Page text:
Lineament Analysis for Hazard Assessment in Advance of Coal Mining.
Peters-DC; Speirer-RA; Shea-VR
Proc 6th Thematic Conf Remote Sensing Explor Geo Env Res Inst of Mich 1988 1:253-64
Lineament analysis, a common remote sensing tool for petroleum and mineral exploration, can be used for coal mine properties to assess potential ground control hazards by estimating the relative degrees of risk that may be associated with geologic structures that cause the lineaments. This assessment can be applied to unmined properties to provide a preliminary analysis for mine feasibility planning or to active mines to evaluate potential hazards in as-yet- undeveloped reserves. Studies using lineament analysis, in-mine observation of lineament locations and ground control problems, and ancillary data (additional geologic and geophysical data sets) have been carried out in central Utah and northern Alabama. Surface lineaments have been found to match with fractures, fracture zones, paleochannels, and zones of ground control problems at the mine level. Using a zone of 250-ft radius around the lineaments as projected onto the mine map, approximately 80 pct of the known ground control problems in the two Utah study mines matched with these zones and are at least partially controlled by the presence of lineament-controlling geologic structure. Likewise, a correlation of 92 pct was found between the number of roof falls and their proximity to lineaments in the Alabama study mine.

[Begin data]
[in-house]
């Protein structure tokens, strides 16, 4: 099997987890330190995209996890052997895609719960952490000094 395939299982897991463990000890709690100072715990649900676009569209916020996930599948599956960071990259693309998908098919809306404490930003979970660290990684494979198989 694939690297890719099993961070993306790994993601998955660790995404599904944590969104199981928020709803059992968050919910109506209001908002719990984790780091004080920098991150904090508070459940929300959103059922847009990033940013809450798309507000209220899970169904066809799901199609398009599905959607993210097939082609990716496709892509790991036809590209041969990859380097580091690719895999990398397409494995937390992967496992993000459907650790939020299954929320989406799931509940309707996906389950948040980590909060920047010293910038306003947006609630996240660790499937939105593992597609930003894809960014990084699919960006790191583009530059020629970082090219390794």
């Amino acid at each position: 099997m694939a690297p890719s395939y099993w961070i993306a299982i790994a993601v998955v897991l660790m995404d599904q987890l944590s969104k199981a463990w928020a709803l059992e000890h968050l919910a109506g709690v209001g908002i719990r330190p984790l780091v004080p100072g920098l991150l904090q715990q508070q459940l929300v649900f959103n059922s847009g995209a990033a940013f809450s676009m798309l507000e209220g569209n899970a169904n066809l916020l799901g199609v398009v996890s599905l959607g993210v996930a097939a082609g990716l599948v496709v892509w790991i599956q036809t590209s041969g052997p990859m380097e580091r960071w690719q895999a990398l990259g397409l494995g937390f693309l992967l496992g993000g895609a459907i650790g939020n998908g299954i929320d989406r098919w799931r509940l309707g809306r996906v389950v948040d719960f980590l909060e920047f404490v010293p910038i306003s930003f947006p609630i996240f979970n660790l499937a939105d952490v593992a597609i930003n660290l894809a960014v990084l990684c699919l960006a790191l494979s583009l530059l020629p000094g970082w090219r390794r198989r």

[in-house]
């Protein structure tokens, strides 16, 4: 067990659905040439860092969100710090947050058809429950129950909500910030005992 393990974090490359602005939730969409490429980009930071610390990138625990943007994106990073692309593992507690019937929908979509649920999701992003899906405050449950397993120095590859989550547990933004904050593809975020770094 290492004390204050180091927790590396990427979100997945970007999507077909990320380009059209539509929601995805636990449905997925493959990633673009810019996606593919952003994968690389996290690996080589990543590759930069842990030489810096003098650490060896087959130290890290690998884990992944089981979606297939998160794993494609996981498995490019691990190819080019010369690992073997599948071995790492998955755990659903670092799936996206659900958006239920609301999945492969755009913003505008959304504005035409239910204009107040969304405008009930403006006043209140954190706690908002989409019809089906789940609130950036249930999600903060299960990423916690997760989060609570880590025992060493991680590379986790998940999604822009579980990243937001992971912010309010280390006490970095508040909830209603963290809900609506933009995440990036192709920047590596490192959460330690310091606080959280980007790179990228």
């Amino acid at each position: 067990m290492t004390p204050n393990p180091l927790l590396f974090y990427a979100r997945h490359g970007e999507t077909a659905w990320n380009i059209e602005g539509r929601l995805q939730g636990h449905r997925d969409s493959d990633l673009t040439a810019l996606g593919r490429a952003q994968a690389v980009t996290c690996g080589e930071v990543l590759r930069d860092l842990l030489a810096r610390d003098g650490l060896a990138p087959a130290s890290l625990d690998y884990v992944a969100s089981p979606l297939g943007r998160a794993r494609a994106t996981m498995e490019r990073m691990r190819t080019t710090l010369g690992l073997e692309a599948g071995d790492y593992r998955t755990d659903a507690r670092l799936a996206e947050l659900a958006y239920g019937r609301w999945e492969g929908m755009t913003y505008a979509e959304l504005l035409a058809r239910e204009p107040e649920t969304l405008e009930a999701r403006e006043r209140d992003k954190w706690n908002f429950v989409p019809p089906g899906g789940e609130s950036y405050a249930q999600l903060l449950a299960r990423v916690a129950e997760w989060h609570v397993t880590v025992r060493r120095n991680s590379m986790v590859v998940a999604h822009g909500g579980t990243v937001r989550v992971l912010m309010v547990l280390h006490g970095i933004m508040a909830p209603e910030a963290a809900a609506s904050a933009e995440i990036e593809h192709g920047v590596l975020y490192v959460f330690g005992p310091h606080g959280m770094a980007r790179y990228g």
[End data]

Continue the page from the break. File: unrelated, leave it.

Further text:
Proc 6th Thematic Conf Remote Sensing Explor Geo, Env. Res. Inst. of Mich, V 1, 1988, Pp 253-64